Ask three Southerners how to poach an egg, and you'll get three different replies complete with a handful of different "secret" ingredients (vinegar! salt!) and tools (ramekins! egg-poaching rings! egg-poaching pans!).
But vinegar or not, swirling method or poaching pan, here's the most important thing when it comes to poaching your eggs: Use fresh eggs. Yes, those three words can solve a lot of hardships on your egg poaching journey since using "aging" eggs can wreak havoc on your Florentine dreams.
As EatThis.com explains in a recent story on the topic of poaching eggs, there's a scientific reason that older eggs don't fair as well in the poaching game: "As an egg ages, the proteins in the thick white disintegrate, and this decreases the proportion of thick to thin albumen [the egg white] from 60–40 to 50–50. (It also happens to increase your risk of losing a lot of your egg white to the water)," the article states. "In addition to the whites becoming more watery, age will also cause the twisted chains—known as the chalazae—that hold the yolk suspended in the middle of the white to weaken, which may result in a dislodged yolk when poached." Beyond the excellent taste, this certainly gives us even more evidence that farm-fresh eggs or our own backyard chicken coop are superior.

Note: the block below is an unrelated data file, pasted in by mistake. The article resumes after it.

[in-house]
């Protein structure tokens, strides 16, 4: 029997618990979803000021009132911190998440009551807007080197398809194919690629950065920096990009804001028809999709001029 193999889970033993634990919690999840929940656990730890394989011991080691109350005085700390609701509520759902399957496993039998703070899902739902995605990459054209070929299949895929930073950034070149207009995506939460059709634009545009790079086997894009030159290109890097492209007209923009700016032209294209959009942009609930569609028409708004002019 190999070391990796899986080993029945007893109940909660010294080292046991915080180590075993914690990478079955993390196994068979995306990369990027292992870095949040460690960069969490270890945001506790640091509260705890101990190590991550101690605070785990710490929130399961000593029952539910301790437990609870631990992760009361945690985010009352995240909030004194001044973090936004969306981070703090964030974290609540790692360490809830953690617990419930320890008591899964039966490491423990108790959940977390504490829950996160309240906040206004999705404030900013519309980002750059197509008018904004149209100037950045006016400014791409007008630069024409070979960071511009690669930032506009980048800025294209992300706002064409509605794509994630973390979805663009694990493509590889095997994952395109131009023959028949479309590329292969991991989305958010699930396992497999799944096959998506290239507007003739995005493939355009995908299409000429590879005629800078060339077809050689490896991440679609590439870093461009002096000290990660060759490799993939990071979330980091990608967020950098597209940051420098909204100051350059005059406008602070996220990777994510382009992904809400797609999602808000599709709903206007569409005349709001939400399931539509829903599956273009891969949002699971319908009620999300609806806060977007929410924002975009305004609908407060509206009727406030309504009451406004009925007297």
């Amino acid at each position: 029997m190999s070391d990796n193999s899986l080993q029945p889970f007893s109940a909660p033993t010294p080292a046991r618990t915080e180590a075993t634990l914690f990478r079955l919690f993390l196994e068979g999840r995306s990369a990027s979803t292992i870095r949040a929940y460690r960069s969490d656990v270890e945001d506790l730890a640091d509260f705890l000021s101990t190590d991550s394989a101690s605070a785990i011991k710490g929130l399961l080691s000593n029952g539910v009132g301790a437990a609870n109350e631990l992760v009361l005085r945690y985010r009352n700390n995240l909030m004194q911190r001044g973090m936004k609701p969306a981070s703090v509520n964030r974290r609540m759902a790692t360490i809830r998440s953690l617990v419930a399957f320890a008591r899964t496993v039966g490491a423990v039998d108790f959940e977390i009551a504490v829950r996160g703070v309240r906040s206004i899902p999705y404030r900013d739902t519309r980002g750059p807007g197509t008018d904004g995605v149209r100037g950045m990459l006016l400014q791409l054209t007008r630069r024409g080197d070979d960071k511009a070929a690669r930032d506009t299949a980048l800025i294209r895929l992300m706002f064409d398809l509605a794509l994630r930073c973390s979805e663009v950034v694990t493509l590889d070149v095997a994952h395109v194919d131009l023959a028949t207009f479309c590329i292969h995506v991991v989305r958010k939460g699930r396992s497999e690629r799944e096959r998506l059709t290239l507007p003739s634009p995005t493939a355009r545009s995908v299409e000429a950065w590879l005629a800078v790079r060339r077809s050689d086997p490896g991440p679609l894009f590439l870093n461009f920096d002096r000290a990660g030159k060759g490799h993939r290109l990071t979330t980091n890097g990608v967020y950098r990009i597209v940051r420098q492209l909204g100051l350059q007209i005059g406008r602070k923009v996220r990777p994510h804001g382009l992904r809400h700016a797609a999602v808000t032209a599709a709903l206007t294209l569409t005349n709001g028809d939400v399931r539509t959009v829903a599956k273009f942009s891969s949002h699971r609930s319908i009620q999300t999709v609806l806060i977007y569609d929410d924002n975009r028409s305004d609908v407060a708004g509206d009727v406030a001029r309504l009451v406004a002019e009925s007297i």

More from Southern Living
Now, need a refresher on the poaching process? Review the video below for a step-by-step guide and thank us at the breakfast table later.
WATCH: The Secret To Poaching Eggs
P.S. while we have you contemplating the topic of eggs, here's why adding milk to your scrambled eggs is—gasp—a huge mistake.